Android applications are written in the Java programming language and compiled using the Android SDK tools. A compiled app will include all data and resource files packed together in one package, which will be a single file with an .apk extension. That single file is the full Android application and is what devices will use to install the app.
Installed apps live in their own little sandbox on the device. This way is something goes wrong with one, it’s unlikely to break out of its sandbox and affect other apps. The easiest way to envision this is to imagine a Windows or *Nix computer which has several users, each with their own login. Every Android app is another one of those users, but one user can’t access the information another has without permission, keeping them separated. Even if several people are logged into that computer at once, they’re all unaware of the others as they are on their own virtual machine.
Android gives each app, by default, the lowest level of privileges for access. With each app running on its own Linux user ID within the device, however, they cannot easily talk with one another. To make this happen, apps that need to communicate or share data are given the same user ID, and are thus running in the same “sandbox.” Some data, such as device data, is available to all apps with permissions, regardless of user ID. This includes SD card contents, device APIs for camera, Bluetooth, and so forth, as well as the user’s contacts and SMS messages. Apps can also detect whether services are currently in use, such as whether the user is using the mobile phone or already using the camera with another app.
Every Android app has basic components, called Application Components. These are the basic building blocks of the app and each one of them is a point through which the system can enter the application – whether by sending data through an API or by direct user request. There are four types of App Comps: Activities, Services, Content providers, and Broadcast receivers.
An Activity is a user interface screen component (usually a single screen as part of a larger GUI). A phone’s SMS app, for example, might have an Activity used to launch the creation of a new message and another for reading incoming messages. The user could select one or the other or other apps, such as the Gallery viewer for photos taken with the camera, might launch the new message Acvitiy to send a photo to a friend.
Services are components that run in the background to perform long-running operations or remote processes work. These do not have a user interface, as they are meant to run without user intervention. For example, your phone’s music player likely has a Service that keeps the music playing in the background, even after you’ve closed the music player app in order to read email or surf the Web. Services can be launched through Activities or bound to apps through them.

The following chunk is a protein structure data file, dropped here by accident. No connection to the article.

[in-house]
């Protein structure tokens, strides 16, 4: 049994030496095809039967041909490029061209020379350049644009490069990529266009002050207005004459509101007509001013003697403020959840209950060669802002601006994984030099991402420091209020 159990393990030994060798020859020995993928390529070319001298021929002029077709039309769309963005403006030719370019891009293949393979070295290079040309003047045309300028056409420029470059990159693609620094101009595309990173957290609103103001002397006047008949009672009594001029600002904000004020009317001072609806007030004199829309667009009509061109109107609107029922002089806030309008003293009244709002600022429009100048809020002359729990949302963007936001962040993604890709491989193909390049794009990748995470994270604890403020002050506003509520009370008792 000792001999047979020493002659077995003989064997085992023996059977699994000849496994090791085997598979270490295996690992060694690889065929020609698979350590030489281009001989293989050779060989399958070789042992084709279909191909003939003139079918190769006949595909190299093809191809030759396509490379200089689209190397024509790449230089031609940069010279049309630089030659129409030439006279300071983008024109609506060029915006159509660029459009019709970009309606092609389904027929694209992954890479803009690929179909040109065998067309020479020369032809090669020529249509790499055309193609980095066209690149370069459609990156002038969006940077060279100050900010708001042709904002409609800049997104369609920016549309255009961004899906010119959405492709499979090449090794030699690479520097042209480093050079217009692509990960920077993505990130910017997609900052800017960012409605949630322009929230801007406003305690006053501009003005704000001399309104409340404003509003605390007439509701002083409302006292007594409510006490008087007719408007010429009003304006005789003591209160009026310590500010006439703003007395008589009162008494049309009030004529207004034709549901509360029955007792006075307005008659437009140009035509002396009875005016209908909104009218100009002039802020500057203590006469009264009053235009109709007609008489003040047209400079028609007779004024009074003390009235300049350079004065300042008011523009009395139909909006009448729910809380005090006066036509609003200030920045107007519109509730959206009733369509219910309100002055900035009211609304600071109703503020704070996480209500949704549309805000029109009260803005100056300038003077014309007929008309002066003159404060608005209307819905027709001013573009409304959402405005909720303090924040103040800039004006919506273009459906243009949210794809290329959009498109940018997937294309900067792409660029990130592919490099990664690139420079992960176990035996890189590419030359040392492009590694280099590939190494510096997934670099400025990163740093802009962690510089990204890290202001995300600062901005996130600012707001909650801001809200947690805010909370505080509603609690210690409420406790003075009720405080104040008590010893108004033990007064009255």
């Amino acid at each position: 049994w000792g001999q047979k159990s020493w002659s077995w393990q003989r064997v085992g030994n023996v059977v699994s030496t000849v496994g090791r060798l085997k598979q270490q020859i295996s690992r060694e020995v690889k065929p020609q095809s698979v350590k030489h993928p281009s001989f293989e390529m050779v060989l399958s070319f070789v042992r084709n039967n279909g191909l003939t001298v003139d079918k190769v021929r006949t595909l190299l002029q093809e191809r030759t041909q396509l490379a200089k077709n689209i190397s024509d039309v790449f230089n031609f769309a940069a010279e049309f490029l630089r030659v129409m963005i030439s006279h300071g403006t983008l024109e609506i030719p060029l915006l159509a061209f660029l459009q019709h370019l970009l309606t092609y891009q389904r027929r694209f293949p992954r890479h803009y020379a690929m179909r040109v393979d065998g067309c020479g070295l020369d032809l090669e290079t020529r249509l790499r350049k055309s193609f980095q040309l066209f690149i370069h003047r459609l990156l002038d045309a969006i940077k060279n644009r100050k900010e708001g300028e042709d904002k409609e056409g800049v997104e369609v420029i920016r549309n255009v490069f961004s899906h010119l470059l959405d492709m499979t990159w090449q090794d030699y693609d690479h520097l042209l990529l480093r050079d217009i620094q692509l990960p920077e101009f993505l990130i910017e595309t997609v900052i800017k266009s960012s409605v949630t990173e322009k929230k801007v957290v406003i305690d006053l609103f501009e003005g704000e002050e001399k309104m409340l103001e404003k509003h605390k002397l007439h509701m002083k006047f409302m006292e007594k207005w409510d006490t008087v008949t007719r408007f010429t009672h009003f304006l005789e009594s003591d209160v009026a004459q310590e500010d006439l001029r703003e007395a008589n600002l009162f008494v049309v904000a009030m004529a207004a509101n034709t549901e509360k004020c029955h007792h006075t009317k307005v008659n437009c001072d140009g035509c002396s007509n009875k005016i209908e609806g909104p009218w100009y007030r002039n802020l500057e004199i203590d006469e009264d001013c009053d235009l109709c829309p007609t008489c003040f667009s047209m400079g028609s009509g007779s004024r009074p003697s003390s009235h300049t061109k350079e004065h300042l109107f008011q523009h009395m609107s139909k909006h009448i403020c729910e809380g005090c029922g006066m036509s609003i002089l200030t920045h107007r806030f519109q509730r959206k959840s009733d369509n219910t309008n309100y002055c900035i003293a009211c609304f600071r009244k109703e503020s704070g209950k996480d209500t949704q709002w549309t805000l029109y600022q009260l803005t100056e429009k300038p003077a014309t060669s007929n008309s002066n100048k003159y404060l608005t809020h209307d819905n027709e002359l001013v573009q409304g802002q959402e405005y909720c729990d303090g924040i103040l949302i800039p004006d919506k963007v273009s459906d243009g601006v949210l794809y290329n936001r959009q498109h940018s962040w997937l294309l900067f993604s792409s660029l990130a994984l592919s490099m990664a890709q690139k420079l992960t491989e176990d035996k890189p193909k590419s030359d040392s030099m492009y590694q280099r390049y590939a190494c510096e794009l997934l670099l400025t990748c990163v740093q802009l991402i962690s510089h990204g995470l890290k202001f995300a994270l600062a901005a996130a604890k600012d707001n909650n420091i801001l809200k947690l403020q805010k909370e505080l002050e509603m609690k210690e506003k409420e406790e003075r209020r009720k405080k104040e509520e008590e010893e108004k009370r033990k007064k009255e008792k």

A Content provider manages application data. Any storage option the app can access, such as the SD card or an online system, will be accessed through a Content provider. This can be app-only data that is not accessible by other apps on the device, such as the app’s configuration files. The Content provider also acts as the manager to allow other apps to access the same data. Several built-in Content providers in Android, for example, provide things like the contacts list (ContactsContract.Data). There are a standard set of APIs for Content provider transactions that every developer should become familiar with.
Finally, apps will have Broadcast receivers, which are system-wide broadcast announcement handlers. When certain global (to the device) events take place, such as the screen going dark or the WiFi being disabled, the Android system will send a broadcast message to every active app to tell them about the change. At the same time, apps themselves can broadcast to others about certain things, such as new common data downloaded or created. Most of the time, these broadcasts happen in the background, but a few of them will issue a status bar notification.
One of the great things about Android is that components can be shared, making many of the developer’s tasks easier. For example, if your app uses the camera to snap photos or record video, most devices will already have an app to do that and those components will be broadly known and are usually standardized. This means you won’t have to create a photo-taking app, you can just access the default app on the device for doing this through an Activity call. This is why Android apps don’t have a main() function, they have multiple entry points (Activities).
Component activation is done through an Intent Object. An Intent can access any Activity, Service, or Broadcast receiver on the device (that is accessible). These can take several forms, but are all done through common APIs. These can be one-way (launch something) or two-way (launch/query something, return a result), depending on the action taken and the calls used.
As you delve into Android development, you’ll learn what these common APIs are and how to use them properly. They give the developer a lot of power when building apps.
Help us spread the word!
If you liked this article, consider enrolling in one of these related courses:
|Aug 06-08||Android Platform Internals|
|Aug 18-21||Android Bootcamp|
|Aug 18-19||Android Application Development|
|- Classroom - Online|